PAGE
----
Social class data are problematic to interpret
Although an interesting concept, the standardised admissions ratio (SAR) has a number of
problems which make it too problematic for routine use for comparing institutions. In
particular there is reason to believe a) that the UCAS figures may well not be a valid measure
of social class, and b) it is not clear for social class whether the ratio should or could ever
reach a value of unity. That makes interpretation of SARs difficult.
a) Until 2001, UCAS assigned social class on the basis of the very brief, often only one-word,
description of parental occupation included on the application form, the glossary stating that
“based on an applicant's parental occupation (or the occupation of the person
contributing the highest income to the household if the applicant is aged 21 years or
over). Provision of this information was voluntary ... ”
Even ignoring the 15.9% of applicants overall and the 11.4% of applicants for medicine who
did not provide information, UCAS’ assignments of class are unlikely to be reliable or valid
(and UCAS provides no information that they are). A one-word description of a job can
hardly summarise the subtleties of modern social class, particularly when many 17-year olds
have little idea about their parents’ jobs. Not only is there scope for upwards bias in
describing occupations, but neither is it obvious how UCAS can code such one-word terms
as ‘manager’ – of a small rural petrol station or a multinational oil company? SARs
therefore have a numerator which is close to uninterpretable, a problem further exacerbated
by the denominator being calculated by an entirely different method from a different
database (and finding those figures in the mass of material available at www.statistics.gov.uk
is nigh on impossible).
b) Post-1945 Britain has been very much a meritocracy, with social class strongly related to
intelligence, extensive social mobility between classes depends primarily upon
intelligence[1,2], and intelligence showing moderately high within-family correlations).
Since intellectual ability is also a major predictor of examination results and hence university
entrance, it is hardly surprising that individuals from social classes I & II are accepted at
higher proportions than their representation in the population. There is therefore little
likelihood that the SARs for social class will ever approximate the utopian ideal of unity.
Elsewhere I have calculated what the social class distribution might be expected to be if
admission to medical school mainly depends on intellectual ability . I estimated that the
proportions from social class I, II, III, IV and V would be about 14%, 35%, 41%, 8% and 2%.
The SARs would then be 2.25, 1.18, .97, .48 and .30, with that for social class I being 7.7
times higher than that for social class V.
A long-term view of medical school entrants shows that over the years 1956 to 2001 the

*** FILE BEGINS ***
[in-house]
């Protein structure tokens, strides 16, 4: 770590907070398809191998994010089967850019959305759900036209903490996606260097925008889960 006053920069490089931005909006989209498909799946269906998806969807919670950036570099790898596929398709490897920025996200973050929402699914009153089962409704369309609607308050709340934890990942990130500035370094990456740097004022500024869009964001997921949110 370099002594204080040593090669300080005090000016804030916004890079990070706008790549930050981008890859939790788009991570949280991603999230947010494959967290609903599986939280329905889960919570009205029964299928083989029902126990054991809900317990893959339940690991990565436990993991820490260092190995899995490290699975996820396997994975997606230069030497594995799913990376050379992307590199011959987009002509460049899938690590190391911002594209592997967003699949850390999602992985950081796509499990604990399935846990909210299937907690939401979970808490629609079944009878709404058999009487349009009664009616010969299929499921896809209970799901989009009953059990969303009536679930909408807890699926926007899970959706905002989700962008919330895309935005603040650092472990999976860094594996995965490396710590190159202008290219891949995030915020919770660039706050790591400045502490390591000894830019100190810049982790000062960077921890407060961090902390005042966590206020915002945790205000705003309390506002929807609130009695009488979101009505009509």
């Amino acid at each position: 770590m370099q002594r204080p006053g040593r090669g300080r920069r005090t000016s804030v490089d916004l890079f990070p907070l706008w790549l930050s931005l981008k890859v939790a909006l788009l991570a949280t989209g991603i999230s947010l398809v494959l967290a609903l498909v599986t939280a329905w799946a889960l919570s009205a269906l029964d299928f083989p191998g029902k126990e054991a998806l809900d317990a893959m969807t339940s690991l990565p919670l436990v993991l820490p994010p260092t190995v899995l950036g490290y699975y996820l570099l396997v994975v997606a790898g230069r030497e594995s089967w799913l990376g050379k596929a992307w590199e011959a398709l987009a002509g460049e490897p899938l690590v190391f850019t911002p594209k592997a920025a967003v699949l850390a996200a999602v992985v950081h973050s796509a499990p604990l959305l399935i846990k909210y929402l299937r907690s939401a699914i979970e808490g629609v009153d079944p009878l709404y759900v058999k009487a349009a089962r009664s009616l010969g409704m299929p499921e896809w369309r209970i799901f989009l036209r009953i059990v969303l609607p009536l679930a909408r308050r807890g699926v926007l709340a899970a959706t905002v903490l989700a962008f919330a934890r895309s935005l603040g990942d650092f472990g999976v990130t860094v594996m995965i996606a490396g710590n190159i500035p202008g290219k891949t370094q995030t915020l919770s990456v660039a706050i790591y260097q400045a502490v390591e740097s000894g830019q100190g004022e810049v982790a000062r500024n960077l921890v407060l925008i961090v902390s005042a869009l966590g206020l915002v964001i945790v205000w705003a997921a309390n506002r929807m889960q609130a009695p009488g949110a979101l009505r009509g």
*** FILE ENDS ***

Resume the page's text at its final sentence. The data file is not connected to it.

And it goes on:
social class distribution of UK medical students remained almost constant (despite different
methods of measurement). The figure below shows the proportions of each social class in
medical school entrants from 1956 to 2001. Methods of assessing social class differ
somewhat between studies and therefore only the broad trends should be considered.
Nevertheless it is clear that over nearly half-a-century, and despite a substantial decline in the
proportion of manual occupations in the population as a whole, there is little evidence of a
broadening of the social class of medical school entrants. The SAR for social class I would
have dropped from 12.3 in 1956 to 6.76 in 2001 but that is only because twice as many of the
population are now in social class I.
Sources: 1956, 1961 and 1966: Royal Commission on Medical Education ; 1981 ; 1986 ; 1991 ; 1996 &
1. Halsey AH, Heath AF, Ridge JM. Origins and destinations: Family, class and education in modern Britain.
Oxford: Clarendon Press, 1980.
2. Nettle D. Intelligence and class mobility in the British population. British Journal of Psychology
3. McManus IC. The social class of medical students. Medical Education 1982;16:72-5.
4. Royal Commission. Royal Commission on Medical Education (The Todd Report), Cmnd 3569. London:
5. McManus IC,.Richards P. An audit of admission to medical school: 1. Acceptances and rejects. British
Medical Journal 1984;289:1201-4.
6. McManus IC, Richards P, Maitlis SL. Prospective study of the disadvantage of people from ethnic minority
groups applying to medical schools in the United Kingdom. British Medical Journal 1989;298:723-6.
7. McManus IC, Richards P, Winder BC, Sproston KA, Styles V. Medical school applicants from ethnic
minorities: identifying if and when they are disadvantaged. British Medical Journal 1995;310:496-500.
Competing interests: “based on an applicant's parental occupation (or the occupation of the personcontributing the highest income to the household if the applicant is aged 21 years orover). Provision of this information was voluntary ... ”(